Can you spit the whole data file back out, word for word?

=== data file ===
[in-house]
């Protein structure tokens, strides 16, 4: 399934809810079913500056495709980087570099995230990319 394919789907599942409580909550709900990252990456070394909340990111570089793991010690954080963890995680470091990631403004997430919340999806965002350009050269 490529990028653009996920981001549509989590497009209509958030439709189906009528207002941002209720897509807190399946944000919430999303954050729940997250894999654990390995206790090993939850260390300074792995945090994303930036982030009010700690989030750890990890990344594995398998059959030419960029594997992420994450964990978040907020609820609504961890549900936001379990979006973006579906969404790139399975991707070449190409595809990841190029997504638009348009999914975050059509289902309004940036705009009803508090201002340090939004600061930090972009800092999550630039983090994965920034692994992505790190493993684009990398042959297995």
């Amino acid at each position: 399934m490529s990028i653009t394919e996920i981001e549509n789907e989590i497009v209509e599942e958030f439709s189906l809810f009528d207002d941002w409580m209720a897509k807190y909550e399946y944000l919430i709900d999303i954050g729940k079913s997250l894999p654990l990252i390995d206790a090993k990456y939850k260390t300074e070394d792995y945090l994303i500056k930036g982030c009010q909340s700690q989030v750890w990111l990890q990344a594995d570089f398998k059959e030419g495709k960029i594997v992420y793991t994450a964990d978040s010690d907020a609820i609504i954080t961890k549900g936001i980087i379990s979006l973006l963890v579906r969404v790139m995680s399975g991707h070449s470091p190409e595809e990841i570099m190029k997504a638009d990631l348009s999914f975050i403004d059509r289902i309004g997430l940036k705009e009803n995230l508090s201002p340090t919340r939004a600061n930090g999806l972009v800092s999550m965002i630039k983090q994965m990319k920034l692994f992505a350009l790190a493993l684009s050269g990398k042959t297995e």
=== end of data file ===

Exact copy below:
[in-house]
């Protein structure tokens, strides 16, 4: 399934809810079913500056495709980087570099995230990319 394919789907599942409580909550709900990252990456070394909340990111570089793991010690954080963890995680470091990631403004997430919340999806965002350009050269 490529990028653009996920981001549509989590497009209509958030439709189906009528207002941002209720897509807190399946944000919430999303954050729940997250894999654990390995206790090993939850260390300074792995945090994303930036982030009010700690989030750890990890990344594995398998059959030419960029594997992420994450964990978040907020609820609504961890549900936001379990979006973006579906969404790139399975991707070449190409595809990841190029997504638009348009999914975050059509289902309004940036705009009803508090201002340090939004600061930090972009800092999550630039983090994965920034692994992505790190493993684009990398042959297995």
């Amino acid at each position: 399934m490529s990028i653009t394919e996920i981001e549509n789907e989590i497009v209509e599942e958030f439709s189906l809810f009528d207002d941002w409580m209720a897509k807190y909550e399946y944000l919430i709900d999303i954050g729940k079913s997250l894999p654990l990252i390995d206790a090993k990456y939850k260390t300074e070394d792995y945090l994303i500056k930036g982030c009010q909340s700690q989030v750890w990111l990890q990344a594995d570089f398998k059959e030419g495709k960029i594997v992420y793991t994450a964990d978040s010690d907020a609820i609504i954080t961890k549900g936001i980087i379990s979006l973006l963890v579906r969404v790139m995680s399975g991707h070449s470091p190409e595809e990841i570099m190029k997504a638009d990631l348009s999914f975050i403004d059509r289902i309004g997430l940036k705009e009803n995230l508090s201002p340090t919340r939004a600061n930090g999806l972009v800092s999550m965002i630039k983090q994965m990319k920034l692994f992505a350009l790190a493993l684009s050269g990398k042959t297995e």